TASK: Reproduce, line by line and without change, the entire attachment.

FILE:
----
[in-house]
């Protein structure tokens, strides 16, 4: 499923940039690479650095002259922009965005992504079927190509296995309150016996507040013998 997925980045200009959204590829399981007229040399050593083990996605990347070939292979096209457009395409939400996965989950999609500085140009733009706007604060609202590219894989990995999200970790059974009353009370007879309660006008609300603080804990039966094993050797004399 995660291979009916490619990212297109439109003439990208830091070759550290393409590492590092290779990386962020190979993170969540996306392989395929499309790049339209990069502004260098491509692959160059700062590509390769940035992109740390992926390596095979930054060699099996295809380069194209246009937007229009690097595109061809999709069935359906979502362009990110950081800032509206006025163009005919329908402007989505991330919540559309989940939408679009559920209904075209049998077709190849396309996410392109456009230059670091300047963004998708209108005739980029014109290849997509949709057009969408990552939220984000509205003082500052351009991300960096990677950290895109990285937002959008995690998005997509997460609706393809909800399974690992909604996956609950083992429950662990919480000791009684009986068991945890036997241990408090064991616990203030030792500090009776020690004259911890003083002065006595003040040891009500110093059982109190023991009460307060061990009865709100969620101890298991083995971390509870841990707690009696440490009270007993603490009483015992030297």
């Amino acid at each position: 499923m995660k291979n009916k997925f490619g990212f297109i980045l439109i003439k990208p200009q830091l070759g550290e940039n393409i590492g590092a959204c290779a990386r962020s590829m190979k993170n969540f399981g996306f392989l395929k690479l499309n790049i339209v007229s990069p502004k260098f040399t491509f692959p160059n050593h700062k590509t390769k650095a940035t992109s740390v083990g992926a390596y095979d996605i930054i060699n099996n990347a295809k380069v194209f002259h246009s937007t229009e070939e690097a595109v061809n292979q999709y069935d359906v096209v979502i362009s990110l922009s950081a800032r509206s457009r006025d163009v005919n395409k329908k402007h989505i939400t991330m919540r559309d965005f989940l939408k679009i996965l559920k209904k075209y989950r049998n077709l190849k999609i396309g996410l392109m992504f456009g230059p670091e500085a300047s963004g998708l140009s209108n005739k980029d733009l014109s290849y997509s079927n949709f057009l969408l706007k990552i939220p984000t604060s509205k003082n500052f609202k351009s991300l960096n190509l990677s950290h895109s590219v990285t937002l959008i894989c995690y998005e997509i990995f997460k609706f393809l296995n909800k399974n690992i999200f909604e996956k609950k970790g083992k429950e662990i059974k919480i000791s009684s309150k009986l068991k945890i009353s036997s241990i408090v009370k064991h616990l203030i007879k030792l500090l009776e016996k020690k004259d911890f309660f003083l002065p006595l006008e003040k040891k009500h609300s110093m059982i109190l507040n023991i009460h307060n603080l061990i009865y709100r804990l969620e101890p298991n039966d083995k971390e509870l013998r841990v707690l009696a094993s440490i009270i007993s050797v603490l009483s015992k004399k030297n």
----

[in-house]
């Protein structure tokens, strides 16, 4: 499923940039690479650095002259922009965005992504079927190509296995309150016996507040013998 997925980045200009959204590829399981007229040399050593083990996605990347070939292979096209457009395409939400996965989950999609500085140009733009706007604060609202590219894989990995999200970790059974009353009370007879309660006008609300603080804990039966094993050797004399 995660291979009916490619990212297109439109003439990208830091070759550290393409590492590092290779990386962020190979993170969540996306392989395929499309790049339209990069502004260098491509692959160059700062590509390769940035992109740390992926390596095979930054060699099996295809380069194209246009937007229009690097595109061809999709069935359906979502362009990110950081800032509206006025163009005919329908402007989505991330919540559309989940939408679009559920209904075209049998077709190849396309996410392109456009230059670091300047963004998708209108005739980029014109290849997509949709057009969408990552939220984000509205003082500052351009991300960096990677950290895109990285937002959008995690998005997509997460609706393809909800399974690992909604996956609950083992429950662990919480000791009684009986068991945890036997241990408090064991616990203030030792500090009776020690004259911890003083002065006595003040040891009500110093059982109190023991009460307060061990009865709100969620101890298991083995971390509870841990707690009696440490009270007993603490009483015992030297």
């Amino acid at each position: 499923m995660k291979n009916k997925f490619g990212f297109i980045l439109i003439k990208p200009q830091l070759g550290e940039n393409i590492g590092a959204c290779a990386r962020s590829m190979k993170n969540f399981g996306f392989l395929k690479l499309n790049i339209v007229s990069p502004k260098f040399t491509f692959p160059n050593h700062k590509t390769k650095a940035t992109s740390v083990g992926a390596y095979d996605i930054i060699n099996n990347a295809k380069v194209f002259h246009s937007t229009e070939e690097a595109v061809n292979q999709y069935d359906v096209v979502i362009s990110l922009s950081a800032r509206s457009r006025d163009v005919n395409k329908k402007h989505i939400t991330m919540r559309d965005f989940l939408k679009i996965l559920k209904k075209y989950r049998n077709l190849k999609i396309g996410l392109m992504f456009g230059p670091e500085a300047s963004g998708l140009s209108n005739k980029d733009l014109s290849y997509s079927n949709f057009l969408l706007k990552i939220p984000t604060s509205k003082n500052f609202k351009s991300l960096n190509l990677s950290h895109s590219v990285t937002l959008i894989c995690y998005e997509i990995f997460k609706f393809l296995n909800k399974n690992i999200f909604e996956k609950k970790g083992k429950e662990i059974k919480i000791s009684s309150k009986l068991k945890i009353s036997s241990i408090v009370k064991h616990l203030i007879k030792l500090l009776e016996k020690k004259d911890f309660f003083l002065p006595l006008e003040k040891k009500h609300s110093m059982i109190l507040n023991i009460h307060n603080l061990i009865y709100r804990l969620e101890p298991n039966d083995k971390e509870l013998r841990v707690l009696a094993s440490i009270i007993s050797v603490l009483s015992k004399k030297n």